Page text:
20 September, 2016
Human rights education is the teaching of the history, theory, and law of human rights in schools and educational institutions, as well as outreach to the general public.
Sudbury model of democratic education schools keep that values, human rights included, must be learned through experience as Aristotle said: “For the things we have to learn before we can do them, we learn by doing them.” They present that for this purpose schools must motivate ethical behavior and personal responsibility. In order to achieve these goals schools must respect human rights in school by allowing students the three great freedoms—freedom of choice, freedom of action and freedom to bear the results of action—that constitute personal responsibility.
Human Rights Education Models
1. Values and awareness: The Values and Awareness Model focuses on transmitting “basic knowledge of human rights issues and to foster its integration into public values” based on its philosophical-historical approach. This model is what people usually think of when human rights are concerned with the target audience being the general public with topics including global human rights and more cultural based matters.
2. Accountability: The Accountability Model is associated with the legal and political method to human rights in which the learners which the model targets are already involved via professional roles. The model is incorporated by means of training and networking, covering topics such as court cases, codes of ethics, and how to deal with the media.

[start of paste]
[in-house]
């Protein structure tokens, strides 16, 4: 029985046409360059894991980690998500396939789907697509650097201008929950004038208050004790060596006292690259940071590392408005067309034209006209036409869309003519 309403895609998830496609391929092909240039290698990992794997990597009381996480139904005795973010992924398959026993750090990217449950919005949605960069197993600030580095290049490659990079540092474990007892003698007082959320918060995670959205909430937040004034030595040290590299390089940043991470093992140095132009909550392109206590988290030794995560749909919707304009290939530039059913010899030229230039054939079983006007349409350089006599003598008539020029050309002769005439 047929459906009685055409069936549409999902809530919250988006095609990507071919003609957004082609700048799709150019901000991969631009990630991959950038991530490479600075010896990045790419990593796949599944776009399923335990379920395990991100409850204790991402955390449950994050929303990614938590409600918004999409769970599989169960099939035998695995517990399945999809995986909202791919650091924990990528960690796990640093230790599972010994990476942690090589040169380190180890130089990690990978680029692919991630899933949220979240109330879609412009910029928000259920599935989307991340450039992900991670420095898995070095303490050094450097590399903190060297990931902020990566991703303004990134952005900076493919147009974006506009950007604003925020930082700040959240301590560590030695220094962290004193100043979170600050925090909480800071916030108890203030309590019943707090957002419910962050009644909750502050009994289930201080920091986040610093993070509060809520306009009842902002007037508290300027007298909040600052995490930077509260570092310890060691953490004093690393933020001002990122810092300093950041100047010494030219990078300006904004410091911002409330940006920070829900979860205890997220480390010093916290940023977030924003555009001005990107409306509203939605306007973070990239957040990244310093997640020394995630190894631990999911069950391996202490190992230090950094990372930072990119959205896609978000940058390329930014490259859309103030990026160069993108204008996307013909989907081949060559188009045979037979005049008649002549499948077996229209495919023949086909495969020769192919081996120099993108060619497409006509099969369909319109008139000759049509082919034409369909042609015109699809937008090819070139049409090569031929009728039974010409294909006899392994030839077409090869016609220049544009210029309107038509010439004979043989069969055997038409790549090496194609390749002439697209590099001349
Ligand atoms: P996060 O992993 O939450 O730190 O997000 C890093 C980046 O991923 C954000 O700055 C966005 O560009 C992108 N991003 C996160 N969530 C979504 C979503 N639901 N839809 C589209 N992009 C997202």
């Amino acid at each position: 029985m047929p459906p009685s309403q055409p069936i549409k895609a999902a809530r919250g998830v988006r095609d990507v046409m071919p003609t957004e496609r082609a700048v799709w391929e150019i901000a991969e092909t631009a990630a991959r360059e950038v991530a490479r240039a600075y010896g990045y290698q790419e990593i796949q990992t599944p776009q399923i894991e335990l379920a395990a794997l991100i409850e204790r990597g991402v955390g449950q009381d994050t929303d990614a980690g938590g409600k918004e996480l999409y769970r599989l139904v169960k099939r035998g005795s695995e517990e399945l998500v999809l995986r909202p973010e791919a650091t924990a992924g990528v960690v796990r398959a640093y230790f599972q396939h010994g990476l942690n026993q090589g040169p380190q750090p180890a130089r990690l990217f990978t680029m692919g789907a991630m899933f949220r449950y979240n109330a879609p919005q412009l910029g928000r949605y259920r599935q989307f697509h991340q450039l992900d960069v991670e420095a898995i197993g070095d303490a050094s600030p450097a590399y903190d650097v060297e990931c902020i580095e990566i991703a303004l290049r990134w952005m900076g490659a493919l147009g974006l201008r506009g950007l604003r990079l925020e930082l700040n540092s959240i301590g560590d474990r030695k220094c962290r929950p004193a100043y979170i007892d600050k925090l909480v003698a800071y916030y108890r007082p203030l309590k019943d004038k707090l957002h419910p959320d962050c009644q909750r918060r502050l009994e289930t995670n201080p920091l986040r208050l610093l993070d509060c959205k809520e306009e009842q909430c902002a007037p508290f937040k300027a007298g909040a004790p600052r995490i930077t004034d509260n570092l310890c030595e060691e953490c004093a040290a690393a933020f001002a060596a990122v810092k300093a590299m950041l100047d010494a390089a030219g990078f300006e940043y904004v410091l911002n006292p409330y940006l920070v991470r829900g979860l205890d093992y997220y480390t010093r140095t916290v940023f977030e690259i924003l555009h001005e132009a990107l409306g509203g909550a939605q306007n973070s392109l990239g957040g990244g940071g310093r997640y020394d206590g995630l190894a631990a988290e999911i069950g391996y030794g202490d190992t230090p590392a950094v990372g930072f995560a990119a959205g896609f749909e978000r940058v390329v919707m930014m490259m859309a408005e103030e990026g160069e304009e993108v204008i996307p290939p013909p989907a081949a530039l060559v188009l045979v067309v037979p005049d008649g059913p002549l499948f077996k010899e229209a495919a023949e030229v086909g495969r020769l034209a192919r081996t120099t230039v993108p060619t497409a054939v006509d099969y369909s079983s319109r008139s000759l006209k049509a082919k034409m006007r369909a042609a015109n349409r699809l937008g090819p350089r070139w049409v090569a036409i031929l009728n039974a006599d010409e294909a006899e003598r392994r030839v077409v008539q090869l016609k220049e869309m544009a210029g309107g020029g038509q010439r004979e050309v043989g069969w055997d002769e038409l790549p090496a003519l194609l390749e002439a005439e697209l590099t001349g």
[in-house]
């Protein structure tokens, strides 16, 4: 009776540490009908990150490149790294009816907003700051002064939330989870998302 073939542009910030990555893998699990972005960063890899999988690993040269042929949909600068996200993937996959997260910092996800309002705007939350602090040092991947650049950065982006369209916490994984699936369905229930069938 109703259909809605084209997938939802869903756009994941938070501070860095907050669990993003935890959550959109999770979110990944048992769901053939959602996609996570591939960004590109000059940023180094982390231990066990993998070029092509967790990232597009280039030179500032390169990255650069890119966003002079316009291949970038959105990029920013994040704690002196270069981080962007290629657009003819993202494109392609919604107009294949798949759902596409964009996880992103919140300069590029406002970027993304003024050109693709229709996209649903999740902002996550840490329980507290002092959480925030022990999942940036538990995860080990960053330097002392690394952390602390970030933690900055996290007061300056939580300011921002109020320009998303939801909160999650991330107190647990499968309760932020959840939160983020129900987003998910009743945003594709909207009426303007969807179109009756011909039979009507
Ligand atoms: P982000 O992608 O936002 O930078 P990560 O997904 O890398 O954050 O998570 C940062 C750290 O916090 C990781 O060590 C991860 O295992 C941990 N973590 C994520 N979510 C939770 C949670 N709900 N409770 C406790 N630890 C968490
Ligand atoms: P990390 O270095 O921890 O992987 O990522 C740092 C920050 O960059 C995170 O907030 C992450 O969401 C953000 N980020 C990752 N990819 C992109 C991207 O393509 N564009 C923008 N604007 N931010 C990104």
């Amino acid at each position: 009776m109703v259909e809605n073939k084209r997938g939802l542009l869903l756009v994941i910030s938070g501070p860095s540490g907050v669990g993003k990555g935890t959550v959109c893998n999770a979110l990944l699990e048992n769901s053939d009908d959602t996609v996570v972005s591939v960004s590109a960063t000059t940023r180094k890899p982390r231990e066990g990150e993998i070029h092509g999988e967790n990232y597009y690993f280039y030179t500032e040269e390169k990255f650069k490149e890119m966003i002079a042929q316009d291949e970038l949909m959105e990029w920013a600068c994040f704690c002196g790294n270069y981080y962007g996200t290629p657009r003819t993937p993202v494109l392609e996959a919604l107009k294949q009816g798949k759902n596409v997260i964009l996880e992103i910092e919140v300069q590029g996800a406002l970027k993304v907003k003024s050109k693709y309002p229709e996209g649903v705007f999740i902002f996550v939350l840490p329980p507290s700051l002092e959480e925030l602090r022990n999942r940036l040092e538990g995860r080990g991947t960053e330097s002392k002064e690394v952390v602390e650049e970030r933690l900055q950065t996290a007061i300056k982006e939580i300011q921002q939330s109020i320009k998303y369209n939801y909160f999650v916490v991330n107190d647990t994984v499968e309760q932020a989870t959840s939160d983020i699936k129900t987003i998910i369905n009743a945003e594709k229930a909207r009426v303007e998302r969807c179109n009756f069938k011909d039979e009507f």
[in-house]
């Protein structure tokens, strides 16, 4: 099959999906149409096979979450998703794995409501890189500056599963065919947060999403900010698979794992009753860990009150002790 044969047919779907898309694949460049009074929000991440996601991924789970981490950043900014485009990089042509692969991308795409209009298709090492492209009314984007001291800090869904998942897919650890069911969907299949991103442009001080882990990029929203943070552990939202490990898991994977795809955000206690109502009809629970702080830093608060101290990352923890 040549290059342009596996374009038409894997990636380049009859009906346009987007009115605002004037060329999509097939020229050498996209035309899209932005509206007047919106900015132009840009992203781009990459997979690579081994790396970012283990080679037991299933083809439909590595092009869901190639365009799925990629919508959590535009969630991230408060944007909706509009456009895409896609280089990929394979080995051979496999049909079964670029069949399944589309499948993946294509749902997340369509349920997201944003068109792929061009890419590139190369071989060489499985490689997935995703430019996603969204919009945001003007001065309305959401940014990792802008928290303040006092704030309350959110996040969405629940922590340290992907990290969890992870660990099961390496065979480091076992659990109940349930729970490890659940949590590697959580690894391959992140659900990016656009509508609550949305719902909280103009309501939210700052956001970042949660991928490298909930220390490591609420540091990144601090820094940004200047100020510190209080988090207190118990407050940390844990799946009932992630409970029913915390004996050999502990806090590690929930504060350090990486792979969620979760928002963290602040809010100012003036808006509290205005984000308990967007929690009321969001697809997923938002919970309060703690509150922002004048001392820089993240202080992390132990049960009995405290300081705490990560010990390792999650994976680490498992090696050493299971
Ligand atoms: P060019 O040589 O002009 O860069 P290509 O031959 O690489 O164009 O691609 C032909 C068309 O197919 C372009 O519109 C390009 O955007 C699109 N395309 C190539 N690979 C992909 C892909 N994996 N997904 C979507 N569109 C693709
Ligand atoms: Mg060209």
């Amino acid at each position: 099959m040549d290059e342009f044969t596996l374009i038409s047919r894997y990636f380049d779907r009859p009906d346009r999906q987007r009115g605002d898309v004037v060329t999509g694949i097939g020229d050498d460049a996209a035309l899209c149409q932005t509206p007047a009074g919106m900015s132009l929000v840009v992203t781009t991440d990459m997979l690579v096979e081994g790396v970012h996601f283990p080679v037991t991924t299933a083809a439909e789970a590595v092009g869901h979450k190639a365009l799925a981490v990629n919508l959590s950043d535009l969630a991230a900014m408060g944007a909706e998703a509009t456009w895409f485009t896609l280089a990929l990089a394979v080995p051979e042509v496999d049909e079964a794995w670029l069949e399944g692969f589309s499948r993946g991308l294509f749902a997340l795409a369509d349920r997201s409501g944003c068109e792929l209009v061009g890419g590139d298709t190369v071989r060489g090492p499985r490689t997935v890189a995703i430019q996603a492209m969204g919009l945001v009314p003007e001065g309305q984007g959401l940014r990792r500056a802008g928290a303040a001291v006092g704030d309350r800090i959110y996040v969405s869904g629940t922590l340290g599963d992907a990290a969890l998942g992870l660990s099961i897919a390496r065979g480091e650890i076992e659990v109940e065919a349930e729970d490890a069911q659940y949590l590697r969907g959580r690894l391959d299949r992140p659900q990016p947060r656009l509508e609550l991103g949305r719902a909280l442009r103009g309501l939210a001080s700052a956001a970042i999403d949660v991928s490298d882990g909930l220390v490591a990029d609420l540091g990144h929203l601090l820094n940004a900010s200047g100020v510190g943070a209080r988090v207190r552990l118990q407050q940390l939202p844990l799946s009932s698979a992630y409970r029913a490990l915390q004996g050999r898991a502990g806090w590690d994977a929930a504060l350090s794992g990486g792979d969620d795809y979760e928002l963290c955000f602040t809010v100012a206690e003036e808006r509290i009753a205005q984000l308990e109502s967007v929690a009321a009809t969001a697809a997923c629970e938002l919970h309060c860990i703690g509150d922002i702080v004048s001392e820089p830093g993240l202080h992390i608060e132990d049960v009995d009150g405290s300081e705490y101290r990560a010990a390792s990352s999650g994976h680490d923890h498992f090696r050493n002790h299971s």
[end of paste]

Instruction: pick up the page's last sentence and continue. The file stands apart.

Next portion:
3. Transformational: This model of education concentrates on the psychological and sociological aspects of human rights. The topics towards which this model is effective are those involving vulnerable populations and people with personal experiences affected by the topic, such as women and minorities. The model aims to empower the individual, such as those victims of abuse and trauma. The model is geared towards recognizing the abuse of human rights but is also committed to preventing these abuses.
Human Rights Education at Schools
Several schools provide human rights education as part of their curriculum, for example linked subjects like History, Politics and Citizenship, but there are also specialized courses, such as Human Rights offered as part of the International Baccalaureate Diploma programme for high school students.
IB Human Rights is an academic subject containing units on
The theory of human rights
The practice of human rights
Contemporary human rights issues
In order to pass the course students are asked to study for two years, take a final examination and produce a coursework.
As part of their Diploma programme students may also choose to write their Extended Essay on Human Rights. This is a 4000 word research paper focusing on human rights.
The IB Human Rights course was originally authored by Joni Mäkivirta, the developer of Cognitive Emotional Pedagogy. Part of the 2002 version of the IB Human Rights syllabus can be found at the Global Human Rights Education (HREA) website. Only part of the syllabus is available at HREA website for copyright reasons.
The complete IB Human Rights syllabus that contains more details, including the assessment criteria, as well as the guide for the Human Rights Extended Essay can be attained from the International Baccalaureate Organization.